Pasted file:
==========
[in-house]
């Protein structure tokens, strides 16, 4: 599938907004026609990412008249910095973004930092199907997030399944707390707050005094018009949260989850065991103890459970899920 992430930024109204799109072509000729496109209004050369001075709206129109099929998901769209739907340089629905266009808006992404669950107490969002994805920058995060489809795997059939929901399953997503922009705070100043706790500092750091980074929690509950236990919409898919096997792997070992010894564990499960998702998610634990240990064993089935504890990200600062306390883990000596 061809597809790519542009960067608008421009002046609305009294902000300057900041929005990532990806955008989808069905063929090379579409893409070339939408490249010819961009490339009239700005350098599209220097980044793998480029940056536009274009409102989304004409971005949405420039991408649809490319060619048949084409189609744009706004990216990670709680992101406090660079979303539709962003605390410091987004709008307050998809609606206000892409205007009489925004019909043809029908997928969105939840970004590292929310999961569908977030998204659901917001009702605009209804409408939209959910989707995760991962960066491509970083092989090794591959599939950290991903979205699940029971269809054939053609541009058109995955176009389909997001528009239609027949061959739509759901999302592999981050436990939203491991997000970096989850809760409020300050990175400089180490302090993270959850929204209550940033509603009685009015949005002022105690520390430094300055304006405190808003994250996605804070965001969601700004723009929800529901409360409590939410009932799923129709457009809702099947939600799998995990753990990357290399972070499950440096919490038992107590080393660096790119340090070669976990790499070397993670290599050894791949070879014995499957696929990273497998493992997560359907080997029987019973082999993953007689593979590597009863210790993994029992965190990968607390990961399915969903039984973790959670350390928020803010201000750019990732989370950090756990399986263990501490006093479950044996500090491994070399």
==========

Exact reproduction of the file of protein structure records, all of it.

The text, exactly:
[in-house]
């Protein structure tokens, strides 16, 4: 599938907004026609990412008249910095973004930092199907997030399944707390707050005094018009949260989850065991103890459970899920 992430930024109204799109072509000729496109209004050369001075709206129109099929998901769209739907340089629905266009808006992404669950107490969002994805920058995060489809795997059939929901399953997503922009705070100043706790500092750091980074929690509950236990919409898919096997792997070992010894564990499960998702998610634990240990064993089935504890990200600062306390883990000596 061809597809790519542009960067608008421009002046609305009294902000300057900041929005990532990806955008989808069905063929090379579409893409070339939408490249010819961009490339009239700005350098599209220097980044793998480029940056536009274009409102989304004409971005949405420039991408649809490319060619048949084409189609744009706004990216990670709680992101406090660079979303539709962003605390410091987004709008307050998809609606206000892409205007009489925004019909043809029908997928969105939840970004590292929310999961569908977030998204659901917001009702605009209804409408939209959910989707995760991962960066491509970083092989090794591959599939950290991903979205699940029971269809054939053609541009058109995955176009389909997001528009239609027949061959739509759901999302592999981050436990939203491991997000970096989850809760409020300050990175400089180490302090993270959850929204209550940033509603009685009015949005002022105690520390430094300055304006405190808003994250996605804070965001969601700004723009929800529901409360409590939410009932799923129709457009809702099947939600799998995990753990990357290399972070499950440096919490038992107590080393660096790119340090070669976990790499070397993670290599050894791949070879014995499957696929990273497998493992997560359907080997029987019973082999993953007689593979590597009863210790993994029992965190990968607390990961399915969903039984973790959670350390928020803010201000750019990732989370950090756990399986263990501490006093479950044996500090491994070399």